The Dark Knight Rises Versus The Avengers

One of the hallmarks of the geek community is comparing things we love and seeing how they stack up. Of course, the problem with doing this is that we wind up comparing things that don’t even match up. Back when The Dark Knight came out the big question was whether it was better than Iron Man and I thought it was incredibly annoying. It’s like comparing Die Hard to The Usual Suspects, they’re both somewhat dramatic action films, but that’s where the comparisons end. One’s a balls-out auctioner while the other is a really serious, more cerebral outing…with punching and costumes.

The same thing happened this year when people started comparing The Avengers to The Dark Knight Rises and I thought it was an equally foolish comparison. However, while watching Avengers for the second time at the drive-in last night I realized a few things about the two movies that made me like one over the other and, seeing as how this is the internet, I figured I’d share them with whoever will read them.

Right off the bat (heh, PUN!), Avengers is more fun and a more enjoyable watching experience. It’s the perfect movie to check out on a Saturday or Sunday. It also has a lot of great moments that made me geek out, but I realized something while watching Avengers again. The moments in that movie that I dug the most (Iron Man reflecting his blasts off of Cap’s shield, Hulk sucker punching Thor after a team up) were great moments that reminded me of ideas from comics, but those same kind of things in Dark Knight Rises reminded me of specific moments from Batman comics. This is obviously completely subjective, but I can’t separate those very personal moments of awesomeness form my childhood, so why not embrace them? It doesn’t discount anything from Avengers, but just gives DKR a leg up in my book.

I know a lot of people thought DKR was bleak and sad, but I actually found it really uplifting. The character of John Blake completely embodies the never-give-up attitude that’s kept humanity alive for all these centuries. That same attitude is something Batman had to rediscover and use to his advantage to save the city he loves. There’s some of that in Avengers, but I never really thought they’d be in trouble. That wasn’t going to happen, but with rumors swirling that Batman would die in this flick and Christopher Nolan being an incredibly ballsy filmmaker, there was a small part of me that thought it might happen and even that it should have happened. I left Avengers feeling pumped up and fueled by geek-love, but I actually felt good about humanity after watching Rises.

So, Dark Knight Rises has the leg up in my mind, but that doesn’t mean I like Avengers any less. They’re both hallmarks of filmmaking that should be appreciated by all kinds of audiences. It’s amazing the kind of things that can come from comic book source material.

The Avengers (2012) Is Awesome

I’m 29 this year. When I was a kid and falling in love with comics, I didn’t have a lot of good comic book movies to fall in love with. I didn’t really get into Batman, but wound up loving Batman Returns. The Superman movies never did it for me because they were just so far away from the Superman I knew from the comics. Heck, I remember getting excited about the Generation X and Nick Fury TV movies. Then we got Blade and X-Men and things changed. Eventually X2, Batman Begins, Dark Knight and Iron Man really made the comic book-based movie a thing to be reckoned with both in the box office and compared to other movies.

As the movies got better, I found the mediocre ones less interesting, but a little more disappointing. If you know how to do these things well, why not just keep doing them well. Is it so difficult to get someone who understands the material to make something good on a proper budget? Christopher Nolan did it, Jon Favreau did it and god damn, did Joss Whedon do it with Avengers.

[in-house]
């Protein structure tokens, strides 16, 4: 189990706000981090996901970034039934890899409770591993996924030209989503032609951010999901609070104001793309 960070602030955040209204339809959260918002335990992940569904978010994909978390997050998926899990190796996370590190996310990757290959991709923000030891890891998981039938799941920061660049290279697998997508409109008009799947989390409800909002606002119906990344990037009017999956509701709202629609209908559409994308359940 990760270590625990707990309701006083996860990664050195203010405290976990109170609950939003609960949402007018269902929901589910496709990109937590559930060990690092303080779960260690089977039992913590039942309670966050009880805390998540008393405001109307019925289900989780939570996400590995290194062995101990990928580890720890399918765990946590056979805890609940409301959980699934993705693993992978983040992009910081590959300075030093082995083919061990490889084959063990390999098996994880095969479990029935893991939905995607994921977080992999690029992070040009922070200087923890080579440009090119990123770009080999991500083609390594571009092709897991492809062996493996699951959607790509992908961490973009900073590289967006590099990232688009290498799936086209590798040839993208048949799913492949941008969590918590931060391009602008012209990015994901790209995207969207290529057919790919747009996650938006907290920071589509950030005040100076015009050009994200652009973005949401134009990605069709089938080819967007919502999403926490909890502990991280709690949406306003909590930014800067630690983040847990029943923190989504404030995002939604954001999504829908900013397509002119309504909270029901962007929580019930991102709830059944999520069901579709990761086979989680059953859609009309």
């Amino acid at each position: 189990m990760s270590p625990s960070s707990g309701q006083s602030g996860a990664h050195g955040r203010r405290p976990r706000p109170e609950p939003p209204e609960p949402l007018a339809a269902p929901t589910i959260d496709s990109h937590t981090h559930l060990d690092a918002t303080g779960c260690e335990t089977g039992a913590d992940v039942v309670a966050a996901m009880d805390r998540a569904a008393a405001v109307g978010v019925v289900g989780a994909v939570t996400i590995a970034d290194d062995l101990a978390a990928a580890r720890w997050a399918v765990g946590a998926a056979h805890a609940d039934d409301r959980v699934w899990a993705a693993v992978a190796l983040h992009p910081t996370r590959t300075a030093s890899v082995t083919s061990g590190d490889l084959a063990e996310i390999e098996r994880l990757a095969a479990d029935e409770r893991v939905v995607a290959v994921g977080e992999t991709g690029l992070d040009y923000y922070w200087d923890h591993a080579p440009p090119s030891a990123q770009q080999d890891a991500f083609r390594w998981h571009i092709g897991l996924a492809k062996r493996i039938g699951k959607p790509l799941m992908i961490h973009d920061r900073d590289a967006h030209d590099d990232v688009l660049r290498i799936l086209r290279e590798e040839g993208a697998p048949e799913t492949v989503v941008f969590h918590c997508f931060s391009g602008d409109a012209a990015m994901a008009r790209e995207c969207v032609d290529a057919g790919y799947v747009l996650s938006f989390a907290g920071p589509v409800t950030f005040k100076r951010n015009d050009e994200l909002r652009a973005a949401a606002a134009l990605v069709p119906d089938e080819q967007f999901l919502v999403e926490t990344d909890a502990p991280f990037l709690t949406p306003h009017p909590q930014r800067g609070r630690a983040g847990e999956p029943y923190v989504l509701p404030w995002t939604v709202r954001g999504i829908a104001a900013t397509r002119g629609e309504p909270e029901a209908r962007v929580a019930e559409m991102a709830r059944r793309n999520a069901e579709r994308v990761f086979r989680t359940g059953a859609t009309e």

My wife and I decided to head to the drive-in with some friends to see it. It kind of snuck up on my how excited I wound up being for this flick. I really like the Iron Man movies, didn’t like Ed Norton in Incredible Hulk, kinda sorta liked Thor and had a pretty good time with Captain America: The First Avenger, but the ad campaign, plus the fact that I wrote about the movie a bit for Spinoff Online got me pretty excited. Then I started hearing people I know and respect coming back raving about the movie. People were comparing it to Return of the Jedi and Raiders of the Lost Ark. Note that both of them are die hard Marvel fans and, like me, never thought they’d see a movie like this in the real world, on the big screen, done this well.

And man, this movie is done well. Whedon did an amazing job trying together the very different movies, bringing in new characters, pumping up ones we’d only seen briefly and making them all work in ways that make sense. It just makes sense that Tony Stark’s flip attitude toward everything would eventually rub Captain America the wrong way or that Thor would find the petty complaints of mortals well, petty. But, this movie is so much more than great character beats. The action is spectacular in every sense of the word. The attack on the hellicarrier? Wow. I wasn’t sure if the rest of the movie could top that, but the end battle was magnificent. Those long tracking shots that don’t cut away moving throughout the city from small battle to small battle with different characters flying in and out and wrecking shop in different ways was one of the coolest things I’ve seen. Ever.

I could go on and on. The moments with the Hulk? Amazing and hilarious. Possibly my favorite Hulk of all time. That small moment where Iron Man shoots his repulsors off of Cap’s shield or the shockwave sent out when Thor hit the shied? So awesome. Hawkeye calling the shots and using his ingenious bow and quiver? So cool. My wife poked fun at me for giggling with excitement throughout half the movie. I wasn’t sorry, I reveled in it. I really can’t remember having more fun at a movie in a long time. It was basically Expendables, but instead of starring actors I’ve known forever, this was characters.

Okay, now someone needs to get me a Justice League movie.

Quick Movie Review: The Kids Are All Right (2010)